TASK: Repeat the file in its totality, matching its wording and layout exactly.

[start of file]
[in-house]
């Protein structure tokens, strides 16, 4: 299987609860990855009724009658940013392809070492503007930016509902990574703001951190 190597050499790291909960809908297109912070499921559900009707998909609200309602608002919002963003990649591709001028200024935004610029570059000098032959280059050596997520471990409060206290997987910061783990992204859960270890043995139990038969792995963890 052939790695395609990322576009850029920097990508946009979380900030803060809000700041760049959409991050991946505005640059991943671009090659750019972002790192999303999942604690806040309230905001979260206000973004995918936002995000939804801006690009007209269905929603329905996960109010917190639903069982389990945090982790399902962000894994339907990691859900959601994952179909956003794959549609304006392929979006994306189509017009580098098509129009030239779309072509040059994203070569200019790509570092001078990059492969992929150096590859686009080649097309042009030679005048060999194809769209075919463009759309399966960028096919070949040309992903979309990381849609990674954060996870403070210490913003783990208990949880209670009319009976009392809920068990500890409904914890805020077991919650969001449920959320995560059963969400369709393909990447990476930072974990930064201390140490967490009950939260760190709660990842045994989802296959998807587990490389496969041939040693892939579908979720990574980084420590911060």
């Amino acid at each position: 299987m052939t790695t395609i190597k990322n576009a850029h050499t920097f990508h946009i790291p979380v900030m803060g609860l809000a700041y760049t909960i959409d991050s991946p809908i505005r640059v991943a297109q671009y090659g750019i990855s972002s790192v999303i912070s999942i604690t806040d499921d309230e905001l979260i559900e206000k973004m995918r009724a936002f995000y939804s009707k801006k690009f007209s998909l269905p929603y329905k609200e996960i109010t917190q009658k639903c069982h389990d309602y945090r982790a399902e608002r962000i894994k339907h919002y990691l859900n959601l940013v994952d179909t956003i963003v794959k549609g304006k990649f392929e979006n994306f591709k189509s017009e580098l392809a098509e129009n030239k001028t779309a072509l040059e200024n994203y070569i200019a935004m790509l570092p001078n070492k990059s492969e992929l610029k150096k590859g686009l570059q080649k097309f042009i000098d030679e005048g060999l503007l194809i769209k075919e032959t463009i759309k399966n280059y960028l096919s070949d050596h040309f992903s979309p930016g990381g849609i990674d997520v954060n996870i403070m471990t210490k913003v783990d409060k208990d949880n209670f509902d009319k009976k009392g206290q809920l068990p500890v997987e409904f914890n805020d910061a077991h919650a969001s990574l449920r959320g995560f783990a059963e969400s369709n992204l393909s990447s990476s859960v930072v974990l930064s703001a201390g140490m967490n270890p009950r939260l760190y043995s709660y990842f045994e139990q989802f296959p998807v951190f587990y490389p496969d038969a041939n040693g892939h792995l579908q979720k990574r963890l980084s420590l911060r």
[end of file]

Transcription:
[in-house]
């Protein structure tokens, strides 16, 4: 299987609860990855009724009658940013392809070492503007930016509902990574703001951190 190597050499790291909960809908297109912070499921559900009707998909609200309602608002919002963003990649591709001028200024935004610029570059000098032959280059050596997520471990409060206290997987910061783990992204859960270890043995139990038969792995963890 052939790695395609990322576009850029920097990508946009979380900030803060809000700041760049959409991050991946505005640059991943671009090659750019972002790192999303999942604690806040309230905001979260206000973004995918936002995000939804801006690009007209269905929603329905996960109010917190639903069982389990945090982790399902962000894994339907990691859900959601994952179909956003794959549609304006392929979006994306189509017009580098098509129009030239779309072509040059994203070569200019790509570092001078990059492969992929150096590859686009080649097309042009030679005048060999194809769209075919463009759309399966960028096919070949040309992903979309990381849609990674954060996870403070210490913003783990208990949880209670009319009976009392809920068990500890409904914890805020077991919650969001449920959320995560059963969400369709393909990447990476930072974990930064201390140490967490009950939260760190709660990842045994989802296959998807587990490389496969041939040693892939579908979720990574980084420590911060």
């Amino acid at each position: 299987m052939t790695t395609i190597k990322n576009a850029h050499t920097f990508h946009i790291p979380v900030m803060g609860l809000a700041y760049t909960i959409d991050s991946p809908i505005r640059v991943a297109q671009y090659g750019i990855s972002s790192v999303i912070s999942i604690t806040d499921d309230e905001l979260i559900e206000k973004m995918r009724a936002f995000y939804s009707k801006k690009f007209s998909l269905p929603y329905k609200e996960i109010t917190q009658k639903c069982h389990d309602y945090r982790a399902e608002r962000i894994k339907h919002y990691l859900n959601l940013v994952d179909t956003i963003v794959k549609g304006k990649f392929e979006n994306f591709k189509s017009e580098l392809a098509e129009n030239k001028t779309a072509l040059e200024n994203y070569i200019a935004m790509l570092p001078n070492k990059s492969e992929l610029k150096k590859g686009l570059q080649k097309f042009i000098d030679e005048g060999l503007l194809i769209k075919e032959t463009i759309k399966n280059y960028l096919s070949d050596h040309f992903s979309p930016g990381g849609i990674d997520v954060n996870i403070m471990t210490k913003v783990d409060k208990d949880n209670f509902d009319k009976k009392g206290q809920l068990p500890v997987e409904f914890n805020d910061a077991h919650a969001s990574l449920r959320g995560f783990a059963e969400s369709n992204l393909s990447s990476s859960v930072v974990l930064s703001a201390g140490m967490n270890p009950r939260l760190y043995s709660y990842f045994e139990q989802f296959p998807v951190f587990y490389p496969d038969a041939n040693g892939h792995l579908q979720k990574r963890l980084s420590l911060r």